Five Democrat controlled states, including several that are struggling to meet their long-term pension obligations, are planning to introduce new state-run retirement options.
California, Oregon, Illinois, Maryland, and Connecticut plan to mandate employers to either offer a retirement plan to workers or connect them to a retirement savings plan overseen by states governments.
Robert DiMeo, co-founder and managing director of Chicago-based pension consultant DiMeo Schneider & Associates LLC, said that while the idea is intriguing, running a state-sponsored plan is no small feat.
“There are numerous challenges including the opinion of many that the government is ill-equipped to be a thought leader and to successfully implement retirement plans,” DiMeo said. “Look at the massive underfunded status of many state pension funds.”
Moody’s Investor Service announced in November that “unfunded pension liabilities for the top 50 local governments ranked by outstanding debt have more than doubled over the last decade.”
Recent data from Illinois’ Commission on Government Forecasting and Accountability showed that the state’s public pension debt has risen to $130 billion this year — a 17 percent increase from 2015.
Illinois and Connecticut, for example, are two of the states grappling with two of the largest unfunded pension liabilities.
Originally scheduled to implement its state-run retirement plan next year, Illinois is now planning to begin a pilot program in 2018 after the board overseeing the Illinois Choice program requested additional time.
DiMeo said state-run plans could, however, be considered a “cousin” of state-run 529 plans, some of which have solid performance and low expenses.
According to the Pew Charitable Trusts, more than one-third of full-time American workers lack access to 401(k) or 403 (b) plans. Furthermore, part-time employees are less likely to have the option to sign up for an employer-based program.
“I think this figure can overstate the extent of the problem of undersaving for retirement, for three reasons,” Andrew G. Biggs, resident scholar at the American Enterprise Institute, said.
Firstly, survey data tends to understate actual participating because people don’t answer accurately, Biggs said, adding that comparisons based on employer or tax data show higher retirement plan offering and participation.
“Second, many low-income or young workers shouldn’t be saving at this time, either because they will receive a Social Security benefit that replaces most of their pre-retirement earnings or because they can save when they’re older and their earnings have risen,” he said.
A third aspect to consider is that some people who don’t have a retirement plan of their own can effectively save through a spouse’s plan.
“The spouse who has a 401k can contribute enough to save for both members of a couple,” Biggs said.
Instead of requiring businesses to offer a 401(k) plan, California’s plan, signed into law by Gov. Jerry Brown, will mandate any business with more than four employees to provide a retirement savings plan requiring a 3 percent payroll deduction that the state will set aside for retirement, unless an employee chooses to opt out. This is in addition to 12.4% social security tax rate – shared equally by employee and employer.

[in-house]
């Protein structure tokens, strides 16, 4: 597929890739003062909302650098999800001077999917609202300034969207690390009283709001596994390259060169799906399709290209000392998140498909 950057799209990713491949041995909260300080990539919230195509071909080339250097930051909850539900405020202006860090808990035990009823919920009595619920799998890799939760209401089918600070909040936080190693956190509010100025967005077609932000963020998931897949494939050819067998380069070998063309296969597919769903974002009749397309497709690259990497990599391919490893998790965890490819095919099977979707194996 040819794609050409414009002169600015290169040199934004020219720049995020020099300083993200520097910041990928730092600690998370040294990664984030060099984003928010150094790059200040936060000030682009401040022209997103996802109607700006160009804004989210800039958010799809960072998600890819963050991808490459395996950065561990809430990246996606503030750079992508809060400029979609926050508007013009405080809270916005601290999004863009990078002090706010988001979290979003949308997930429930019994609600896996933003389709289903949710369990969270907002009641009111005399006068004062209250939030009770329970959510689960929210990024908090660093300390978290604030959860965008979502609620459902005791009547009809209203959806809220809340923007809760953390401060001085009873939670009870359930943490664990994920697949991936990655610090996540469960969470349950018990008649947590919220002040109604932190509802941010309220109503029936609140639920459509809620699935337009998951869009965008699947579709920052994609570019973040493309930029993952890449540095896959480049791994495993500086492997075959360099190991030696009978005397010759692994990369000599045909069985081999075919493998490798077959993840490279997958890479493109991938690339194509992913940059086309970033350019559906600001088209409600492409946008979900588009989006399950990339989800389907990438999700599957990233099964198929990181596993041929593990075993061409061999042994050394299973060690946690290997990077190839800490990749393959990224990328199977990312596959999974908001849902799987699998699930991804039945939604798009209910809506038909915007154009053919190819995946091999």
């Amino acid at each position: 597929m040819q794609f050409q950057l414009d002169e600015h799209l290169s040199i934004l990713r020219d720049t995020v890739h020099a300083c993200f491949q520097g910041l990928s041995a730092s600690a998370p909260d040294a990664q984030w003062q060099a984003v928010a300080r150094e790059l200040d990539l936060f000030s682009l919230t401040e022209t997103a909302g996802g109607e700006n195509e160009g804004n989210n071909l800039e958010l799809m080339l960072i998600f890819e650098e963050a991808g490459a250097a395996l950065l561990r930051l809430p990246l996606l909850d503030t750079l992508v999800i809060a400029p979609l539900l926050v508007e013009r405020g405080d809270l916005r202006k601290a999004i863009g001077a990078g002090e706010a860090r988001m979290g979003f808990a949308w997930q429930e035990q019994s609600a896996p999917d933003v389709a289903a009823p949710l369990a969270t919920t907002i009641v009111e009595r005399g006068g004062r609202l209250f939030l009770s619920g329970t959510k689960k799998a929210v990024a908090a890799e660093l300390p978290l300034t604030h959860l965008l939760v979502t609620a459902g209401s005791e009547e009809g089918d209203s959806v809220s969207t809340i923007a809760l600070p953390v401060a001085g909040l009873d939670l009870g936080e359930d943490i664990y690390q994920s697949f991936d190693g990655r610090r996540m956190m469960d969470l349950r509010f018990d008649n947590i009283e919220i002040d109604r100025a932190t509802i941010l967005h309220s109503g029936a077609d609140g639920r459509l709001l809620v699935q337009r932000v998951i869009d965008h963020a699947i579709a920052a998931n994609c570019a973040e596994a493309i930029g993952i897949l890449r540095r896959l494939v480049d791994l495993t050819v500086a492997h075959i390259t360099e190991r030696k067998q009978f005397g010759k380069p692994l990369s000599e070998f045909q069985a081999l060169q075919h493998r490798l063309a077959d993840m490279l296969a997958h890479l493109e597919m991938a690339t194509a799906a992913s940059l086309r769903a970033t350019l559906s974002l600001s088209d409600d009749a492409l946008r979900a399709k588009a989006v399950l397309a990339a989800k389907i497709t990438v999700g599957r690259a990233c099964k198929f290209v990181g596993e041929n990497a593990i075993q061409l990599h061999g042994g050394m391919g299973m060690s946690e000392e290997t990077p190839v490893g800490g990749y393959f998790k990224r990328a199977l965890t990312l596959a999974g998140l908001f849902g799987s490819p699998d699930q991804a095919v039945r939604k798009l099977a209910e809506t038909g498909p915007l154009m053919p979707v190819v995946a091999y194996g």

The new deduction can be adjusted and employers are not required to contribute to the plan.
“It is an ambitious step that is part of a growing national movement aimed at protecting millions of Americans who are on track to retire into poverty,” California State Controller Betty Yee said in a speech in November.
California will roll out its plan beginning with the largest employers and then gradually extend to small businesses over the span of five years.
But some of the problems created by Obamacare – decreased competition and premium hikes – could be a reality for government-sponsored retirement plans.
“I’m not outright opposed to state-run retirement plans as a way to increase access to retirement saving opportunities,” Biggs said. “But these state-run plans run the danger of displacing employer-sponsored 401(k) plans, which are a better overall saving vehicle because they have higher contribution limits and generally offer an employer match, which the state-run plans do not.”
To make it easier for small businesses to offer retirement plans to employees, Biggs said state-run plans need to take place alongside efforts to expand access to employer-sponsored plans.
Another point of concern is that some states have “moved quickly” to enact retirement plans, but now must catch up on the administrative side, and find a cost-effective way of administering plans.
“There are dangers on that end, given that state and local government employee pensions have sometimes faced problems with ‘pay to play’,” Biggs said, where a potential fund manager pays plan officials to obtain a contract which they hope to make money on.
This can result in higher fees for participants, he cautioned.
“Some states that run college-savings plans charge high fees, so that is a concern,” Biggs said.
A government-run retirement plan run at the federal level has its dangers but may be more feasible than 50 state-run plans, but a better solution would be aggressive efforts to expand employer offerings of 401(k)s and similar retirement plans, which are better overall retirement saving vehicles than the state-run auto-IRA plans, Biggs said.
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